Tracy landed an Amazon fulfillment center and an accompanying 1,000 jobs.
That’s good news for Manteca.
Yes, there are those who want to know why Manteca didn’t score the million-square-foot distribution center.
Manteca Economic Development specialist Don Smail points out that the only location in Manteca that can currently accommodate the Amazon construction schedule and a million-square-foot building - CenterPoint - has heavy train movements.
That doesn’t fit into the same-day and 24-hour turnaround model that Amazon is deploying to serve the lucrative Bay Area and Sacramento markets. Train movements connected with the nearby Union Pacific rail-to-truck facility would have built-in delays in moving goods to customers. Even 15 minutes can be a time killer in the competitive world of same-day delivery. And with the UP intermodal facility looking to more than double in traffic in the coming years, it wasn’t exactly a perfect fit for Amazon.
Manteca more than likely did play a role in Amazon’s decision. First, as Smail points out, Manteca was used by Amazon to leverage Tracy. It’s a standard negotiating trick. Pit one community against the other to get the best city fee deals. But at the same time what is a drawback for Amazon is also a plus.
More and more goods are moving by truck via rail cars. That means being close to both the Union Pacific facility and the Santa Fe intermodal operation northeast of Manteca works well for the delivery of goods to the Amazon fulfillment center.
In many ways, job creation is a regional effort. The sum of all of the parts is greater than just what one community can offer.
And Manteca will benefit immensely from Amazon being in Tracy — just 15 miles away. You can rest assured Manteca residents will land jobs there.
If you doubt that, consider this: Back in the late 1980s, when Manteca’s council refused to allow Yellow Freight to build a freight terminal on the southwest quadrant of the Main Street and 120 Bypass interchange, the trucking firm ended up building a terminal along Interstate 205 in Tracy.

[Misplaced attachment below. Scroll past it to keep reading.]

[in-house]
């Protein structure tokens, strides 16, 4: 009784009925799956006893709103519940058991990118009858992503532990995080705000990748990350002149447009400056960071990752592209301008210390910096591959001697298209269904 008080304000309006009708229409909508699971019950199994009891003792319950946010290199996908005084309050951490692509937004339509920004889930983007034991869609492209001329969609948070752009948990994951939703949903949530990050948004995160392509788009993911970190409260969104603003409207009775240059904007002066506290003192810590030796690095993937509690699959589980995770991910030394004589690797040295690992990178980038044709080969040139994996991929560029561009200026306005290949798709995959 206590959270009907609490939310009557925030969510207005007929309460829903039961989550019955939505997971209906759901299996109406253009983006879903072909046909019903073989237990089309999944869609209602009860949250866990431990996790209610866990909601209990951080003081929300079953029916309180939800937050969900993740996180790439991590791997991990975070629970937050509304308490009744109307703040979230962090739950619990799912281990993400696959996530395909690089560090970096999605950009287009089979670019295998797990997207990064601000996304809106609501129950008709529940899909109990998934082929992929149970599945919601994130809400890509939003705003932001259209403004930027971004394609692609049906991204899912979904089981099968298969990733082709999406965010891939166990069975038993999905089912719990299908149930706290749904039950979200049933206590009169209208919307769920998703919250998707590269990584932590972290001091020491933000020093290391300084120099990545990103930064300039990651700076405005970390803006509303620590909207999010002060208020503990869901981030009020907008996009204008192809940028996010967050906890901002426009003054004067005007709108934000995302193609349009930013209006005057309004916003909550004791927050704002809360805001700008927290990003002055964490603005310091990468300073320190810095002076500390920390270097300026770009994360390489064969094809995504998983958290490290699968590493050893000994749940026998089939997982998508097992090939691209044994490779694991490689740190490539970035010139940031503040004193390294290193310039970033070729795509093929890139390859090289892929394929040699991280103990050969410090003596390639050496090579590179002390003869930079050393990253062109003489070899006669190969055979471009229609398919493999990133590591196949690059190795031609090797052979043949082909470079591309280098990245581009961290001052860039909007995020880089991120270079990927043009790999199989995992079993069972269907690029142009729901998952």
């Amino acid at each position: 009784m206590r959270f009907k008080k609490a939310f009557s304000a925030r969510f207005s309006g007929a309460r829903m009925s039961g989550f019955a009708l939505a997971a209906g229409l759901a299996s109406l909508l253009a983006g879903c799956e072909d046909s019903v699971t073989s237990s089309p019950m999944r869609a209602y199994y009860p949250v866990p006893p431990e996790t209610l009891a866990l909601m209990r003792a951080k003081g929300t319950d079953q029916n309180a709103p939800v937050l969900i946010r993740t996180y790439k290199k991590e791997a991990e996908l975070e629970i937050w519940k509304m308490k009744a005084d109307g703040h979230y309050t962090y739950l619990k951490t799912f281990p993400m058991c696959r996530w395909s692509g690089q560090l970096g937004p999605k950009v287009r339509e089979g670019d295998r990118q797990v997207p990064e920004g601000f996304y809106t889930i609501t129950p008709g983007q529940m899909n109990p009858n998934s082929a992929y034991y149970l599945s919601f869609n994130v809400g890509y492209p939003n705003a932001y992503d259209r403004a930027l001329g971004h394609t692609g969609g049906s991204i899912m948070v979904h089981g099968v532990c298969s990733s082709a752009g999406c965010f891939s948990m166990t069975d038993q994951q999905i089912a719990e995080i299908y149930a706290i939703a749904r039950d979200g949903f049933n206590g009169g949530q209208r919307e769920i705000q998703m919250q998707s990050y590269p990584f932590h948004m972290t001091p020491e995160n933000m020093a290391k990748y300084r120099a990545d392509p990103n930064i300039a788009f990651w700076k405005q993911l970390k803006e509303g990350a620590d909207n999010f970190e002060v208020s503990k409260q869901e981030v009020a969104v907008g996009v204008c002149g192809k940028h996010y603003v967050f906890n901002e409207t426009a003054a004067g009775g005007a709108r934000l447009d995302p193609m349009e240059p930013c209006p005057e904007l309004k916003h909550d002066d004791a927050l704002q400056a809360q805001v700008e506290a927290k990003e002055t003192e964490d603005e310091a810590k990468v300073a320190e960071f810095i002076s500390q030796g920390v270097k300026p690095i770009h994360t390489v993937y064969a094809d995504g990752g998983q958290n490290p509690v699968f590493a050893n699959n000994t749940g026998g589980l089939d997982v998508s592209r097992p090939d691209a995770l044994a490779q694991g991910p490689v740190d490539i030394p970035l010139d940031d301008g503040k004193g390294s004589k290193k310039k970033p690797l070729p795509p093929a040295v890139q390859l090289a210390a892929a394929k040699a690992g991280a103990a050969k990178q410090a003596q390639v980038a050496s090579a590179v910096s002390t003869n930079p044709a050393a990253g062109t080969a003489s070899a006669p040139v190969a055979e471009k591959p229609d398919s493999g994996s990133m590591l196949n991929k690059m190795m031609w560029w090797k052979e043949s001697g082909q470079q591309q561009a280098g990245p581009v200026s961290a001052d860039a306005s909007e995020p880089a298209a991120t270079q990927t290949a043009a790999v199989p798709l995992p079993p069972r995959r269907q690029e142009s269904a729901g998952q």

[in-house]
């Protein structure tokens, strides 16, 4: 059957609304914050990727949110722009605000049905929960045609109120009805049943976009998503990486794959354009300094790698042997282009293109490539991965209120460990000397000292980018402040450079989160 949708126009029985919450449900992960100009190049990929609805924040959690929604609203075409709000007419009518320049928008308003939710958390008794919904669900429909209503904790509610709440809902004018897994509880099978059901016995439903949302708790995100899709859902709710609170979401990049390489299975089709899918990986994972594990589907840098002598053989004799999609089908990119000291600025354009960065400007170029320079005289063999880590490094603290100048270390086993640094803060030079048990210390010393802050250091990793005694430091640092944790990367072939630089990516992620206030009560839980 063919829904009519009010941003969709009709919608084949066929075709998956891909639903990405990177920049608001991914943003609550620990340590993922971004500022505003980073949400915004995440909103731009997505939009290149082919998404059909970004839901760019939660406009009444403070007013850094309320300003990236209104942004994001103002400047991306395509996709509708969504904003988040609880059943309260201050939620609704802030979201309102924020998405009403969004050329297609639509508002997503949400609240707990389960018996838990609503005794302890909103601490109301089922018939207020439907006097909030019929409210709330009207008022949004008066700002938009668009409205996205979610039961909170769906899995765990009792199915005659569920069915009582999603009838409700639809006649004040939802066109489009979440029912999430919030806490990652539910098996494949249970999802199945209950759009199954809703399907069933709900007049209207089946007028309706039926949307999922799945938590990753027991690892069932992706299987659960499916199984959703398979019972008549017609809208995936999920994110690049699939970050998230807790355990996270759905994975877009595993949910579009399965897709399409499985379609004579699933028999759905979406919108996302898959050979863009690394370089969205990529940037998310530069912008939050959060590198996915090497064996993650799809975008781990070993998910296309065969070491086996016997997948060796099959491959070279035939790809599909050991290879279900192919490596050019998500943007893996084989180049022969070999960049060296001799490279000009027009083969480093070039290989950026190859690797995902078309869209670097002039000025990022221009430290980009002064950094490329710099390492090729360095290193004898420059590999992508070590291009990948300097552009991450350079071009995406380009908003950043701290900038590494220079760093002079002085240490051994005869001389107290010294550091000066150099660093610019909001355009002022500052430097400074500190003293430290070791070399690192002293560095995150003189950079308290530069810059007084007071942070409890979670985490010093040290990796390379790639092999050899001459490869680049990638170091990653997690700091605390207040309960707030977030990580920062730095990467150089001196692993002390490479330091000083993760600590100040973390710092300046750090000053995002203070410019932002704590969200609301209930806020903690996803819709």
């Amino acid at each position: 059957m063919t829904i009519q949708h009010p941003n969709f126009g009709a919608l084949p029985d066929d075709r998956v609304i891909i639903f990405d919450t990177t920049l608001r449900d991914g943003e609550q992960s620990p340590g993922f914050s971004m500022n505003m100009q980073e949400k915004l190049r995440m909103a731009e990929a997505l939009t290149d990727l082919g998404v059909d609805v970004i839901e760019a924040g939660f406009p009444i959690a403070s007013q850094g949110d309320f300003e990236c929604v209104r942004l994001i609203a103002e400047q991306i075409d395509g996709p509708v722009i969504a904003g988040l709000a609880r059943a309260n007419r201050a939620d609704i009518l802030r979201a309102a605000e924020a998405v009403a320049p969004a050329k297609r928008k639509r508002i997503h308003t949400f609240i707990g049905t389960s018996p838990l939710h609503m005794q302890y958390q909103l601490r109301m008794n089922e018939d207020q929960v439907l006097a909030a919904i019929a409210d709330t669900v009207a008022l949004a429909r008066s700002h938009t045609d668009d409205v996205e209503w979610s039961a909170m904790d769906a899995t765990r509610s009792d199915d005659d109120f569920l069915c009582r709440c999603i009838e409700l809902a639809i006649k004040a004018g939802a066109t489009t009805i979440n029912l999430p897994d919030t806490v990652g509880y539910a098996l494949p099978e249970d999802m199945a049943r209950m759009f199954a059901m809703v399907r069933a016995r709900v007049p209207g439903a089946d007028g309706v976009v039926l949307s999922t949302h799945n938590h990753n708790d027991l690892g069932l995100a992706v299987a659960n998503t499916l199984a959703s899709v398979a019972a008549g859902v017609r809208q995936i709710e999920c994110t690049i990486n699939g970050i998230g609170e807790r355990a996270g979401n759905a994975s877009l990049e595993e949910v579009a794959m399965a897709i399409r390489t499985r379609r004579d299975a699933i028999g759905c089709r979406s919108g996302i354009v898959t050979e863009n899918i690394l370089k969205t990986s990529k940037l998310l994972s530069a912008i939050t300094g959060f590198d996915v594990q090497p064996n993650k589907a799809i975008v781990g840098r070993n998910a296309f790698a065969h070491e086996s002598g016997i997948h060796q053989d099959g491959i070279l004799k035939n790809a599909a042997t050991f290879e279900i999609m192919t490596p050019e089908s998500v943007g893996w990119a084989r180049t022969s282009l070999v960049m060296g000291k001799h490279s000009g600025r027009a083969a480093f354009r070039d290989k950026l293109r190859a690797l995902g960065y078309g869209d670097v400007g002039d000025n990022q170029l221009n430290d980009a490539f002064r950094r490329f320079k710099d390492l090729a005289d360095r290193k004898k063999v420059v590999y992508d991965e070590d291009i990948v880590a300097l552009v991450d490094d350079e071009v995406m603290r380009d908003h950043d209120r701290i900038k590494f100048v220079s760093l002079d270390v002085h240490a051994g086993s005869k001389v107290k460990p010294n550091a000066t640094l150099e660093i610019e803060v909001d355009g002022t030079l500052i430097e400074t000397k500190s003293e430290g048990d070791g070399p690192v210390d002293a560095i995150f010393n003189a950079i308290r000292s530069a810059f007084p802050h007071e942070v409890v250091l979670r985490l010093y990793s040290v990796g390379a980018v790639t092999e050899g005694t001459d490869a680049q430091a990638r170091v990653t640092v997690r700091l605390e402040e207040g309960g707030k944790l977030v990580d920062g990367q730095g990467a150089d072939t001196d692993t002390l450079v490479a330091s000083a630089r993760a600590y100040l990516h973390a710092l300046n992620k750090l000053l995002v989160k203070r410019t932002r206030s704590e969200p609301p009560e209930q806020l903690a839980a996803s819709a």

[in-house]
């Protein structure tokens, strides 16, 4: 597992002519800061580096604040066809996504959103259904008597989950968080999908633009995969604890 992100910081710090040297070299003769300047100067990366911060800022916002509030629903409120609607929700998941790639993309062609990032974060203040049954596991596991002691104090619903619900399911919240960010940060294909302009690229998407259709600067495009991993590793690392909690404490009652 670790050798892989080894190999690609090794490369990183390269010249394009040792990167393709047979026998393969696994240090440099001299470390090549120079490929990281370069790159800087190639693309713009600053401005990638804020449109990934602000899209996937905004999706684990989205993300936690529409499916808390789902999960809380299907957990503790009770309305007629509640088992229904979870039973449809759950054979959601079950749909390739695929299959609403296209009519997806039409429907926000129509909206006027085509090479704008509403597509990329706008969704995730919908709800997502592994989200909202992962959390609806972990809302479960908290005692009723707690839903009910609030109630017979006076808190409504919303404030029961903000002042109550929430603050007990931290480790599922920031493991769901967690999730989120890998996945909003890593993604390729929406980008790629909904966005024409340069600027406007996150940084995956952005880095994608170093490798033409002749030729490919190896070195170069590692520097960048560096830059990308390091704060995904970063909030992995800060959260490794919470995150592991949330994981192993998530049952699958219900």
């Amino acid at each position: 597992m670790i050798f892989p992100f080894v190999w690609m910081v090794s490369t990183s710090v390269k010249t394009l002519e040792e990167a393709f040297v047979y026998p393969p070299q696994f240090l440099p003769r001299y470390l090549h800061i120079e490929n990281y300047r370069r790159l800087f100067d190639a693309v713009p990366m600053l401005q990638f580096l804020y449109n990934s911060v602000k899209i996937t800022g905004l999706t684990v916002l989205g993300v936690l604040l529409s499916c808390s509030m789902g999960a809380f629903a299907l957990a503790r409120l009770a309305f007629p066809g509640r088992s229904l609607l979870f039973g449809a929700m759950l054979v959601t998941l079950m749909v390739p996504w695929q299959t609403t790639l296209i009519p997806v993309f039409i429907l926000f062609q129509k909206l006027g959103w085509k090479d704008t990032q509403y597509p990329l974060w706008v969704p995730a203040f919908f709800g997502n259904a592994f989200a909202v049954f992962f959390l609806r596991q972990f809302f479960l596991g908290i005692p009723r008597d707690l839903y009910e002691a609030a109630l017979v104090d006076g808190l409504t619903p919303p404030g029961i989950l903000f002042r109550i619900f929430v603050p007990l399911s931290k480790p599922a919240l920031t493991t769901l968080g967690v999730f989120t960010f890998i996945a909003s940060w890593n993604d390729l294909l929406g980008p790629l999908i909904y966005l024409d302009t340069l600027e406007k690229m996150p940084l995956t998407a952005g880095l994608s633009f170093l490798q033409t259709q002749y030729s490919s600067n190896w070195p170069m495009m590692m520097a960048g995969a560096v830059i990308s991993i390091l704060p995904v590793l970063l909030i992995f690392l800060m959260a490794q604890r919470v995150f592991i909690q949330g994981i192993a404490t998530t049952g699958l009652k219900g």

This infuriated some in Manteca who accused the council of chasing away jobs. The council majority believed it was a bad location for a trucking firm and that it would negatively impact smart growth.
When Yellow Freight opened in Tracy just under one out of every four jobs were filled by Manteca residents.
But wouldn’t there have been more Mantecans working for Yellow Freight if they had located in Manteca? Perhaps, but it might not be as big a number as you’d think.
Back when Indy Electronics was the biggest employer in Manteca, they had 700 workers at the now-shuttered Industrial Park Drive location. The vast majority were from Stockton.
A San Joaquin Partnership survey done 14 years ago, when several Manteca council members were arguing the city got nothing for its $30,000 annual contribution for the quasi-public agency that scours the country for potential employers, also underscored the regional impact of job generation.
The Partnership showed that 28 percent of all the jobs they helped bring to neighboring Lathrop were filled by people who resided in Manteca.
Manteca, Tracy, Lathrop, Stockton, and Ripon all bring slightly different things to the table when it comes to being able to snare jobs.
That’s why a coordinated regional effort such as the one provided by the San Joaquin Partnership ultimately benefits everyone, regardless of where a firm locates in the South County.
And if you doubt that, remember that more than 30 percent of Manteca heads over the Altamont Pass to jobs. Driving 15 miles to work at Amazon, in comparison, barely passes as a commute.
This column is the opinion of managing editor, Dennis Wyatt, and does not necessarily represent the opinion of The Bulletin or Morris Newspaper Corp. of CA. He can be contacted at firstname.lastname@example.org or 209-249-3519.